• An estimated number of 1,20,000 to 1,50,000 patients are affected by Sickle Cell Disease in India with 20-35% carrier rate in tribals and other backward communities. 
  • The estimated number of beta Thalassemia cases is 1,00,000 to 1,20,000 with a carrier rate of 3-4% in overall population.
  • Diagnosis: Diagnosis facilities are available for screening, control and management of Hemoglobinopathies (Thalassemia, Sickle Cell disease) disorders. However, no study has been conducted on the diagnosis rate of other rare diseases in India.
  • International data indicates that diagnosis of a rare disease may take upto several years.
  • According to a recent report, it takes patients in the United States (USA) an average of 7.6 years and patients in United Kingdom (UK) an average of 5.6 years to receive an accurate diagnosis.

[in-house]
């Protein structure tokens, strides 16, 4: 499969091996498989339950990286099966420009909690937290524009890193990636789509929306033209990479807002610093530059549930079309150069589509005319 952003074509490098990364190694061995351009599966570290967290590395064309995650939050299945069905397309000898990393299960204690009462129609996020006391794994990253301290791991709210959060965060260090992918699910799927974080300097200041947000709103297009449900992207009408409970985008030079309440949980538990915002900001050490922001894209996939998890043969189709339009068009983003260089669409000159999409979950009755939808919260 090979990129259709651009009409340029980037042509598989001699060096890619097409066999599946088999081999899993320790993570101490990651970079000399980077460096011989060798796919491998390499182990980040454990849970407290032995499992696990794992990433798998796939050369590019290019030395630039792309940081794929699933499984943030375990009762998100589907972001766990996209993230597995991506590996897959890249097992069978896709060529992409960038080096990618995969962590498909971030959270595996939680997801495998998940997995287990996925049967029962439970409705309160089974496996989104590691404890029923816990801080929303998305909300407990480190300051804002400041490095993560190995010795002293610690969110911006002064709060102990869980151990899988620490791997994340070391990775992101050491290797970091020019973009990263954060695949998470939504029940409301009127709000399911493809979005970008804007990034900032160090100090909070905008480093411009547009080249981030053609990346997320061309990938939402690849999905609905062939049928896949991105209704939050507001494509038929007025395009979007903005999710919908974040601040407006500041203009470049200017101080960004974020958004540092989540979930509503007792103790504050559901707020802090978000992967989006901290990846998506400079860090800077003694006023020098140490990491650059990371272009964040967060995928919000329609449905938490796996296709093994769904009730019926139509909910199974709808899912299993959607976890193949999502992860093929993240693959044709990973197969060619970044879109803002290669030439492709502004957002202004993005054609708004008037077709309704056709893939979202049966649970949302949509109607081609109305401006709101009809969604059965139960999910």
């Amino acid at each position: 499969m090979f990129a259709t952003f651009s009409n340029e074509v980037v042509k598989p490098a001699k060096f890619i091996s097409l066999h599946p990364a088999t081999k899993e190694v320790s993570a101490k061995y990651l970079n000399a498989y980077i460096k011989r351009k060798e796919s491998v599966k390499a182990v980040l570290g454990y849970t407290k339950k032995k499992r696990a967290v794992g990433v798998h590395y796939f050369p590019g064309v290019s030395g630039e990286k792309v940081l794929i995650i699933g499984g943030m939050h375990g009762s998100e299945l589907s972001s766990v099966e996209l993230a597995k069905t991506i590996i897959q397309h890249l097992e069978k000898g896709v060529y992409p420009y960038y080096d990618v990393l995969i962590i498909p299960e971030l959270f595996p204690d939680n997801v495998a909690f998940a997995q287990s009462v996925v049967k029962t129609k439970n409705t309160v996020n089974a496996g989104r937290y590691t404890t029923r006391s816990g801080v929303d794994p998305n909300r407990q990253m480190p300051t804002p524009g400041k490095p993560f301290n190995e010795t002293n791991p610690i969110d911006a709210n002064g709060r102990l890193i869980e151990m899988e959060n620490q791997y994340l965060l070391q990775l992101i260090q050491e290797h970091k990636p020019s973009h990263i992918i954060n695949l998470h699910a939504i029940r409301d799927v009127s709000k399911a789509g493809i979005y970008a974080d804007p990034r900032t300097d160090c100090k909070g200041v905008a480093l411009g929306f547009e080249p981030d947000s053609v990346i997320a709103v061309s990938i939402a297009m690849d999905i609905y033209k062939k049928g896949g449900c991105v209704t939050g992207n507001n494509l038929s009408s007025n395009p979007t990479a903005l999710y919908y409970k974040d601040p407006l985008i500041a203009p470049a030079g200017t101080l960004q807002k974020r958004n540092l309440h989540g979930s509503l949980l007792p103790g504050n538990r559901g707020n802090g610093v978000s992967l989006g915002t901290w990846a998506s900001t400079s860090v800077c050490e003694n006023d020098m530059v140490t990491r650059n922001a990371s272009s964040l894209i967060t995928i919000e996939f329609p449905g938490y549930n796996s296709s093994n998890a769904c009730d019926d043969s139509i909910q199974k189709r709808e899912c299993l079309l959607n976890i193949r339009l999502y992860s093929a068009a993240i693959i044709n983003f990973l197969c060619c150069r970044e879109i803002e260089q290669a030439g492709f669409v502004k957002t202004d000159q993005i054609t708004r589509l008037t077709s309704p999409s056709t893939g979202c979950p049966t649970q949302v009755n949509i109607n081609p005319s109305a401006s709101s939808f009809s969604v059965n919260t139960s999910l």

• Challenges to India: Rare diseases poses a challenge to public health systems globally and more so in developing countries like India. 
  • Lack of epidemiological data, difficulty in conducting pan India epidemiological studies for each rare disease, challenges in diagnosis and management of rare diseases, challenges in research and development of drugs and diagnosis modalities, unavailability of treatment, the exorbitant cost of drugs for treating rare diseases etc. are a big challenge.
  • No Vaccines Available: Majority of rare diseases are inherited diseases and not treatable by vaccine. 
  • Also no vaccines are currently available for treatment of rare diseases.